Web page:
There’s the dazzling Phnomh Penh market, with cruciform wings rising one roof terrace after another, to a central dome. Or Henri Van De Velde’s University of Ghent Library, whose blocky concrete mass is balanced by three pinstripes of window columns and topped by a set-back glass pavilion. Or Oud’s Kiefhoek Housing Estate, which proved that the terms “streamline” and “housing estate” need not exist in perpetual animosity. Or Jean Renaudie’s Les Etoiles redevelopment in Givors, France; John Johansen once wrote about a project’s aim to let a “hill determine the organization and character and life of the project.” Renaudie, by means of a variety of lushly planted terraces and bridges, simply made his nine-block whole seem to become the very hill. Sachio Otani’s Kyoto International Conference Hall, eschewing any vertical walls or columns to achieve internal spaciousness, while its exterior nodded to traditional Japanese roofing.
There are other delights of incongruous proximity. The Georgian ministry of Highways stands next to the Kuwait Towers. Albert Speer faces James Stirling, and Louis Sullivan nestles next to Marcel Breuer. Most importantly, these selections are united by superb photography. Ezra Stoller did not photograph every modern building on earth but given the quality of selections within the book you’d be tempted to think he did. I’d been on something of a tear looking for photos of the Lenin Museum in Uzbekistan. Suddenly, there were better photos than all the riches of the internet had yielded. Your favorites, however popular or obscure, will be frequently depicted in sharp or unexpected detail. The Cinema Impero and Fiat Tagliero buildings in Asmara, Eritrea, are here in angles I’d never before seen. Wide-angle views of the Torres Blancas apartments in Madrid are common but here’s a close view of the base. The ubiquitous angle for photographing the Chilehaus in Hamburg is its prow-like corner; here we have an overdue look at its majestic courtyards. Diagrams, cross-sections, and a variety of site plans make grasping the totality of a building all the easier.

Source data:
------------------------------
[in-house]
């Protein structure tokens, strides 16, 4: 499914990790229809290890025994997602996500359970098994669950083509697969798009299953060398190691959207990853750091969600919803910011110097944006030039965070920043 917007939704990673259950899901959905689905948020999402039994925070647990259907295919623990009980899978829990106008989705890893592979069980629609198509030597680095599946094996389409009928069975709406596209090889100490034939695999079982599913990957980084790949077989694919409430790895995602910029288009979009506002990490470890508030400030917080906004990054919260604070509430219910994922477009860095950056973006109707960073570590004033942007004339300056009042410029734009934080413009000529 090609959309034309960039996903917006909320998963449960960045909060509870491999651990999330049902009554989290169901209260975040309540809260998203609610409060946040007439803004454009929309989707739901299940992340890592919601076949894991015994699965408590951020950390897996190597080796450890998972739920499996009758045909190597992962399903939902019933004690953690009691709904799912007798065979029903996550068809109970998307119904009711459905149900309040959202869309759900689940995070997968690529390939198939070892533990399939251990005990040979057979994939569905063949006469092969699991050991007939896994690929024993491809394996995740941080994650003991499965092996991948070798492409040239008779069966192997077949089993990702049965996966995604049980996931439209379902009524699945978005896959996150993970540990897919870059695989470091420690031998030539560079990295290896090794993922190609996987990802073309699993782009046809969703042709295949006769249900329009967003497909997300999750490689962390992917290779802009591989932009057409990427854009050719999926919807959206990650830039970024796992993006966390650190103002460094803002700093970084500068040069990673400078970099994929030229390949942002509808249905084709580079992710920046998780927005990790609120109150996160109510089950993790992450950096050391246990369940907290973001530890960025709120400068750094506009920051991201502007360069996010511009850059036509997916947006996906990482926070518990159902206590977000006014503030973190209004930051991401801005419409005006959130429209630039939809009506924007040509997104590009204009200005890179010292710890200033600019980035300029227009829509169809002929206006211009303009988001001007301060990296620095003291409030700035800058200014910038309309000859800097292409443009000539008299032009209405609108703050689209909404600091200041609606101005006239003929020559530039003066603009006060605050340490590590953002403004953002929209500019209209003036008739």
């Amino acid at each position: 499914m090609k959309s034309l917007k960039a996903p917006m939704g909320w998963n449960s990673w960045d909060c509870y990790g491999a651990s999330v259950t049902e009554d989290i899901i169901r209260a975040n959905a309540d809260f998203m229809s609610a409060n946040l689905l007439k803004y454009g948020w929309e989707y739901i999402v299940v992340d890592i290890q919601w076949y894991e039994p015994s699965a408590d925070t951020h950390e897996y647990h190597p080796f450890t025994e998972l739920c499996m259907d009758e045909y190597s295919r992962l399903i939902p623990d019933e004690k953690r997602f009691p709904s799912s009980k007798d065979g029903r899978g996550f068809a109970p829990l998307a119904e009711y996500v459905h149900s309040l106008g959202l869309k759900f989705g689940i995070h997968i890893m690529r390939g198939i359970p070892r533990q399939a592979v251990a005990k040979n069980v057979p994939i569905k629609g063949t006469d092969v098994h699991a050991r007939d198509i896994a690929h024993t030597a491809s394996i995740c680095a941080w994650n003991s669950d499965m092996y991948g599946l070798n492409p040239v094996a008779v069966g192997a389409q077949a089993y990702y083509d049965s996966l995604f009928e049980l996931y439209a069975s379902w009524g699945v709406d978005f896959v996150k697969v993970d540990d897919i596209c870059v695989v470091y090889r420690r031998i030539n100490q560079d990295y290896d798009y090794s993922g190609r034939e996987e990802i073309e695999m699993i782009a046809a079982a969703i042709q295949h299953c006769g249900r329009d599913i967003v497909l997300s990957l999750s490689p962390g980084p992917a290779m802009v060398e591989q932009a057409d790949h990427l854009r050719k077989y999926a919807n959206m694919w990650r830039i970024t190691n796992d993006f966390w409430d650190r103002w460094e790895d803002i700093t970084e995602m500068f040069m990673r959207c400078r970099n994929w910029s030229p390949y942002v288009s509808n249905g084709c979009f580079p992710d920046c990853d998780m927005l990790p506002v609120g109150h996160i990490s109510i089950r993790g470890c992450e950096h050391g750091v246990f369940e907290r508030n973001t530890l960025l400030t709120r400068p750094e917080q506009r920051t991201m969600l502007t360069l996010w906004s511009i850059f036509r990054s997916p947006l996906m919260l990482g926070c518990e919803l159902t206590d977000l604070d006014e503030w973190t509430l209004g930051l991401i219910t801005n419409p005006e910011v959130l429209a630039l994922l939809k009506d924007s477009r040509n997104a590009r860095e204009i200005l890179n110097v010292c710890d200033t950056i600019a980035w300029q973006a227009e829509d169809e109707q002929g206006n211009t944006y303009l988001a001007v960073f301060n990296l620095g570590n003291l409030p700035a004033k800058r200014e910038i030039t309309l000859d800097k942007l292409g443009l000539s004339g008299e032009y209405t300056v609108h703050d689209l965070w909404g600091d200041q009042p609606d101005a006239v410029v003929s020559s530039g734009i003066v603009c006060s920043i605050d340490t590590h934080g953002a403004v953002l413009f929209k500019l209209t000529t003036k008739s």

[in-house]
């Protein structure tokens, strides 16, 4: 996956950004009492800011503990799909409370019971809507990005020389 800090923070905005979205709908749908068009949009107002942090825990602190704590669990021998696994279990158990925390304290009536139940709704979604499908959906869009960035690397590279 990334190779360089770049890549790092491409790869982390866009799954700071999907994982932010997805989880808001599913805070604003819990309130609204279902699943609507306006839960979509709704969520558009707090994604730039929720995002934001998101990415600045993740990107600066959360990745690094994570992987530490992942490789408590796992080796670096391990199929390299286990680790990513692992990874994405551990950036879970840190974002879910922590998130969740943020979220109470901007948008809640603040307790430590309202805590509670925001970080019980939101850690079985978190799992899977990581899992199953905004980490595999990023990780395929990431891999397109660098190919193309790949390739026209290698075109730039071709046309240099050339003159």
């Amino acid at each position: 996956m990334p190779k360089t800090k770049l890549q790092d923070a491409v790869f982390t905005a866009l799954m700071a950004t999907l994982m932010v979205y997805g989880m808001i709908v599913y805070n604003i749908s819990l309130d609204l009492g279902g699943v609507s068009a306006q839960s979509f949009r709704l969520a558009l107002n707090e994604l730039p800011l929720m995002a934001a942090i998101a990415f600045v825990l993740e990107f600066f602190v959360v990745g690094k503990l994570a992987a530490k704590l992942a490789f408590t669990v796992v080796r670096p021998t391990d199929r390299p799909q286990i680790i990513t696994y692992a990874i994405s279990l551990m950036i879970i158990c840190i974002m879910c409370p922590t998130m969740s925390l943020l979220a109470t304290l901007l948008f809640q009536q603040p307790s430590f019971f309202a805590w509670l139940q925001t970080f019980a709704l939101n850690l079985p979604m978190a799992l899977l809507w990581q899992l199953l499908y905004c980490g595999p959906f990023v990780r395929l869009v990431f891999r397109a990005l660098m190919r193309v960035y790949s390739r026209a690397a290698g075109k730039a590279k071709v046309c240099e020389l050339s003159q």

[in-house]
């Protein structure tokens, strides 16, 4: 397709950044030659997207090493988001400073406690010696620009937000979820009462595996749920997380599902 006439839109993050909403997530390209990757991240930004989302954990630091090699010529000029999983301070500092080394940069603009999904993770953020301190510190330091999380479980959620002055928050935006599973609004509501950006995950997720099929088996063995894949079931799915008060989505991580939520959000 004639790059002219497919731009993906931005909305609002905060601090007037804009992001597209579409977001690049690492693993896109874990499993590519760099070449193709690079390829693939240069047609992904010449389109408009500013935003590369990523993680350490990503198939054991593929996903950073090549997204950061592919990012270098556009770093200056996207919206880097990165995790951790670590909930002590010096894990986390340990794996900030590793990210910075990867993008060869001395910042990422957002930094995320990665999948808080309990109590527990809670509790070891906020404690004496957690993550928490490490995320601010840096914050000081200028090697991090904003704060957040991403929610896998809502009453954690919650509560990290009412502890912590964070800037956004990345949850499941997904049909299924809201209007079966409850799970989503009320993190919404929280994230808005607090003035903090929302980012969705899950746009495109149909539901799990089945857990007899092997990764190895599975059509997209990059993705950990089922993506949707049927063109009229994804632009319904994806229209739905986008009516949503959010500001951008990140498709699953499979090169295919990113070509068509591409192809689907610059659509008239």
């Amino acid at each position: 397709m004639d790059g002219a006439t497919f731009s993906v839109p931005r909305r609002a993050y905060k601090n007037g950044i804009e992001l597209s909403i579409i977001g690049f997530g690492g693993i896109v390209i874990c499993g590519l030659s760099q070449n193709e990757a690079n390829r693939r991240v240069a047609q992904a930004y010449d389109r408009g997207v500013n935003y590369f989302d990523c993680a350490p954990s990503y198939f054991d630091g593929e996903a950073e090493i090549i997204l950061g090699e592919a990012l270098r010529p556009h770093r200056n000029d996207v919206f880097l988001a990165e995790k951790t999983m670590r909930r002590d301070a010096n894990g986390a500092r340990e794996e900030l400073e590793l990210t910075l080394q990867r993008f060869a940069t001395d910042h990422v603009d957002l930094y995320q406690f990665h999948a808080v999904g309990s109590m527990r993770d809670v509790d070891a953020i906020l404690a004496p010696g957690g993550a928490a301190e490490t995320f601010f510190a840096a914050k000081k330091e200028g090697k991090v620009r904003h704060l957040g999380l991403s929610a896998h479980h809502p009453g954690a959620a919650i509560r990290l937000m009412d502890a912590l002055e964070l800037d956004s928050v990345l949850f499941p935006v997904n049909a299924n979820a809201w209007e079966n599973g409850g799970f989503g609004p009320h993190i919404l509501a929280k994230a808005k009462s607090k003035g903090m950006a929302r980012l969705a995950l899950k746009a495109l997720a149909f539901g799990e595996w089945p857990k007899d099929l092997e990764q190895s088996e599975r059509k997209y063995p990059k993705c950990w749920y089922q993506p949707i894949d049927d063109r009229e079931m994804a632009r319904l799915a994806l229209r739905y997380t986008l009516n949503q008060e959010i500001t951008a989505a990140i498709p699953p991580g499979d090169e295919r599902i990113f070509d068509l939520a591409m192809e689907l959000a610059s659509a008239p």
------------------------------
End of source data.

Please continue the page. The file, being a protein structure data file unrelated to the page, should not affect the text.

As a rule of thumb, a book that tackles a subject as large as the world and a time span as long as a century in fewer than 800 pages usually seems suspiciously thin to me. Different rules apply to art volumes and yet the Phaidon atlas has still met this challenge. You may require a second coffee table just to hold this architectural survey, but it’d be well worth it.
Anthony Paletta is a writer living in Brooklyn. He has written for The Wall Street Journal, The Awl, Bookforum, City Journal, and The Millions on urban policy, cinema, historic preservation, and literature, and Metropolis on Long Island Modernism, Boston city planning, the preservation of Brutalism, and a variety of other topics.